Fixed income: Keep calm, seize the moment Fixed income: Keep calm, seize the moment Fixed income: Keep calm, seize the moment

Fixed income: Keep calm, seize the moment

Althea Spinozzi

Head of Fixed Income Strategy

Summary:  With the economic slowdown, quality assets will gain favor, especially sovereign bonds up to 5 years. Central banks' potential rate cuts in Q2 suggest extending duration, despite policy and inflation concerns.

Rate cuts are coming for bonds

A slowdown in economic growth and a gradual decrease in inflation will give central banks the opportunity to dial back on their tight monetary policies and implement rate cuts as soon as in the second quarter of the year, building the case for a portfolio's extension in duration. 

Despite this, investors should refrain from getting too much exposure to bonds with ultra-long maturities as inflation remains above the 2% target. Monetary policies in developed markets will start to diverge in terms of balance sheet unwinding. In addition, the Fed will slow the pace of Quantitative Tightening (QT) to avoid a liquidity squeeze, and the ECB will accelerate it, beginning to runoff the Pandemic emergency purchase programme (PEPP) in June. This is likely to result in higher volatility in bond yields, especially in the longer part of yield curves.

Following a broad, cross-market rally over the past two quarters, markets might be underestimating both the upside and downside risks to the economy. The good news is that fixed income markets currently provide a variety of opportunities that can withstand multiple macroeconomic scenarios, thanks to attractive bond valuations and yields that are around their 15-year highs.  

Despite fiscal concerns, sovereign bonds continue to demonstrate their value as a portfolio hedge against growth and financial risks, with the front part of the yield curve offering a win-win solution.

Fixed income views

The Fed and ECB are likely to begin cutting rates around summer. Yet, policymakers will reinforce the message that they remain data driven and will proceed slowly as inflation remains above the 2% target.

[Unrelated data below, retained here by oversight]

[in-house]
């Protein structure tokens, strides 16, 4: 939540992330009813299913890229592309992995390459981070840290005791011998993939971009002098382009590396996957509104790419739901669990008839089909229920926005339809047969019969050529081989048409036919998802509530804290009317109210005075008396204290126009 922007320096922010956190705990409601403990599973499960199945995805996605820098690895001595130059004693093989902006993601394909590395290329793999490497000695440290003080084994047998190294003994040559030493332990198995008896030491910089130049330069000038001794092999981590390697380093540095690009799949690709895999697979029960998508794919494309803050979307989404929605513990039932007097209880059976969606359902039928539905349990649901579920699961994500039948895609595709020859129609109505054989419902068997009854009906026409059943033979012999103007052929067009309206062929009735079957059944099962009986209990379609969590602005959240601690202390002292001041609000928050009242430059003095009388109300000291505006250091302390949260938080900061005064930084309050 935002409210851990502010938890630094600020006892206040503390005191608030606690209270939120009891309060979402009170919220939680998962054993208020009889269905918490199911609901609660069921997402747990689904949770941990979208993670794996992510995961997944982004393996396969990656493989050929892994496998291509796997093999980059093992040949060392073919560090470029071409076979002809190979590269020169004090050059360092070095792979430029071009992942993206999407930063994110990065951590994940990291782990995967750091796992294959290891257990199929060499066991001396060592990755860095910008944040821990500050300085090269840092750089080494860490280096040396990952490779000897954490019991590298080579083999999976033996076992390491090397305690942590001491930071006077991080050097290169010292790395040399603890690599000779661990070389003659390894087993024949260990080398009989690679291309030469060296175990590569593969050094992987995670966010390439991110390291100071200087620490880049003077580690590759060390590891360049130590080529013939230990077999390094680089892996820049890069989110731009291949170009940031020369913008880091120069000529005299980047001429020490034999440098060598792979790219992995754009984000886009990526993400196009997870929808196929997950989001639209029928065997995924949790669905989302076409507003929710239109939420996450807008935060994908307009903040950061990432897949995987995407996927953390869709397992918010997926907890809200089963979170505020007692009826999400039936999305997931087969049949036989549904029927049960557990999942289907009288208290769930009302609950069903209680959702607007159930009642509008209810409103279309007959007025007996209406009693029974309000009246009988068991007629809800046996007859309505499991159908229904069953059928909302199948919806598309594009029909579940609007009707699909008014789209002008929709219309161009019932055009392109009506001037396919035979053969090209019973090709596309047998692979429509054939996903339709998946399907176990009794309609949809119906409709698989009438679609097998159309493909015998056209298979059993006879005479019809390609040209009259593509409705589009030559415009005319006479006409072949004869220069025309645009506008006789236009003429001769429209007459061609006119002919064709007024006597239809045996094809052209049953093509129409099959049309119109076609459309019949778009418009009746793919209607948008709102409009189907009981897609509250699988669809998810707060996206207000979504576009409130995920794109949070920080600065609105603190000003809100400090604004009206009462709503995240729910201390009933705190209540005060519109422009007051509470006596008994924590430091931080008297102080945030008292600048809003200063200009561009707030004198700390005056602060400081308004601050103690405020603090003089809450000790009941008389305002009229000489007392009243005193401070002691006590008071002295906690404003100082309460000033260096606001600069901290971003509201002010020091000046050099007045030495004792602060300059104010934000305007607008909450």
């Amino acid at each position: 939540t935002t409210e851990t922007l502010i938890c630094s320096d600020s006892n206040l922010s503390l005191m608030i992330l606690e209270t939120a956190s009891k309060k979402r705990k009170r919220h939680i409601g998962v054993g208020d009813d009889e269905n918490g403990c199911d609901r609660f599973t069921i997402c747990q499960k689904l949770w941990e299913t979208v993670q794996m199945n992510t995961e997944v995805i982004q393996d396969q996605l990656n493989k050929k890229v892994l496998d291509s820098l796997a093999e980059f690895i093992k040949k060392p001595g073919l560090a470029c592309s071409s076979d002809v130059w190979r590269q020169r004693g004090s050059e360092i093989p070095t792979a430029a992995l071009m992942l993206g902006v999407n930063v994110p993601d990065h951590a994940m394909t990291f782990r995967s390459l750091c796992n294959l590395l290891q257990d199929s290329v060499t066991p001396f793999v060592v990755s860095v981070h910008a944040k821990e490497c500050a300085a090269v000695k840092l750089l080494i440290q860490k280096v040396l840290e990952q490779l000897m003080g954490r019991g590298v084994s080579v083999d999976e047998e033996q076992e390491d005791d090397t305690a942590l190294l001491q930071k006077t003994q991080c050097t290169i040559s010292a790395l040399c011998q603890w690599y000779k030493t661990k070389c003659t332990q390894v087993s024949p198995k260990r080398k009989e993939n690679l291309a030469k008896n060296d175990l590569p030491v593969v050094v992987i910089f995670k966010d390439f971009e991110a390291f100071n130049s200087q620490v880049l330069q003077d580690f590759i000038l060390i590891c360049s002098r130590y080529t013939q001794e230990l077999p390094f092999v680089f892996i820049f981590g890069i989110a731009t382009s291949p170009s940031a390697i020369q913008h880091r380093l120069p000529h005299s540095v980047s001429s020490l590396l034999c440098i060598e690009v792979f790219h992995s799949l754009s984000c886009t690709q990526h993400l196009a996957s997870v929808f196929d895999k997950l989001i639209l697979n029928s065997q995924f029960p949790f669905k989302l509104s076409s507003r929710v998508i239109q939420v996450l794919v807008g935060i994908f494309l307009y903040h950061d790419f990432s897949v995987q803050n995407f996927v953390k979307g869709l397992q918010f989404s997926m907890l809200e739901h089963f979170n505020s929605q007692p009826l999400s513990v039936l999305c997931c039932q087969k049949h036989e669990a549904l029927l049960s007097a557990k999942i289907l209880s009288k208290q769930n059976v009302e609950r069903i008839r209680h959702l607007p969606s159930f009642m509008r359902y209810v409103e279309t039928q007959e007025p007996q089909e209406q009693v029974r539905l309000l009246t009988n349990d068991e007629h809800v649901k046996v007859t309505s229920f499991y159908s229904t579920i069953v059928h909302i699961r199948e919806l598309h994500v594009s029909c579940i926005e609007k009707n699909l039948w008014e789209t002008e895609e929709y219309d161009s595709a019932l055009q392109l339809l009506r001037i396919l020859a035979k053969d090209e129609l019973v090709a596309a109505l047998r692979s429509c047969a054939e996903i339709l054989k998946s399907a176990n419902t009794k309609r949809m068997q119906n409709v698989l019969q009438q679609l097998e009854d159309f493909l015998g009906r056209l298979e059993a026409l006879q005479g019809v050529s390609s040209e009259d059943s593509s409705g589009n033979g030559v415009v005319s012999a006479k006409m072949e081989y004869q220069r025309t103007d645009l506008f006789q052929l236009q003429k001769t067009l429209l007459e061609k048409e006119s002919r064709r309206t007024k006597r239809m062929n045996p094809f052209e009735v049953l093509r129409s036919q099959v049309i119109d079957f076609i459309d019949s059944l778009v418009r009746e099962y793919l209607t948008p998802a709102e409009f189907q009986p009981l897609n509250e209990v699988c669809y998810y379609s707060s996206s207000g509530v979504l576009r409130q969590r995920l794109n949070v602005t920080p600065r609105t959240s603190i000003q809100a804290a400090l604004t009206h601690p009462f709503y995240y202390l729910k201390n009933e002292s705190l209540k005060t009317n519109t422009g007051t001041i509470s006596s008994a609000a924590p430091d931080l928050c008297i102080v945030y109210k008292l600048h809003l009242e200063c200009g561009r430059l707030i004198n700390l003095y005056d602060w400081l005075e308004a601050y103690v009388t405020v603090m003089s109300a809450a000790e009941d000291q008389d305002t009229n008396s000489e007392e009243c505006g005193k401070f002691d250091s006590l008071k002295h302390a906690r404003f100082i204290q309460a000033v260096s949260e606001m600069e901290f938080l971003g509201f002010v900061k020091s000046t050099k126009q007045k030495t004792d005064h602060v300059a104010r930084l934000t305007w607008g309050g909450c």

If rate cuts do not materialise, a hard landing becomes more probable, particularly in the Euro area, where the economy has been stagnant since December 2022.

Investment-grade corporate bonds

Credit deterioration will accelerate as the economy slows, resulting in rating downgrades. Excluding pandemic highs/lows, investment-grade corporate bonds currently have the highest leverage on record, and the lowest investment coverage since the global financial crisis, making bottom-up analysis and cherry picking crucial.

High-yield corporate bonds

The high-yield corporate space is facing a double hurdle: deteriorating fundamentals, and increasing refinancing risk, as they approach a wall of maturities in 2025. Yet, as central banks prepare to ease financing conditions, junk bonds are likely to remain underpinned.

Investment implications

As the Federal Reserve and the ECB prepare to cut rates, there is scope to extend a portfolio’s duration up to 10 years.

Developed markets front-term rates have peaked in 2023 and offer a win-win scenario for medium-term and long-term holders. As an example, assuming a 6-month holding period, 2-year US Treasury yields need to rise above 6.1% to provide a negative return.

US long-term rates remain vulnerable to the pace of inflation returning to 2%, and a possible rebound in term premium. In case of a slower than expected disinflation trend, yields of US Treasuries with maturity more than 10 years might rise further despite the Fed beginning to cut rates. In Europe, long-term rates are fair, but we remain cautious on ultra-long maturities.

Investment-grade corporate bonds

Despite credit fundamentals deteriorating, investment-grade credit spreads will remain range bound as investors rotate from risk to quality.

High-yield corporate bonds

High-yield spreads are likely to widen gradually amid a slowing economy. Yet, demand is likely to remain robust as, on average, junk bonds on both sides of the Atlantic pay a yield above the past 14 years’ average.


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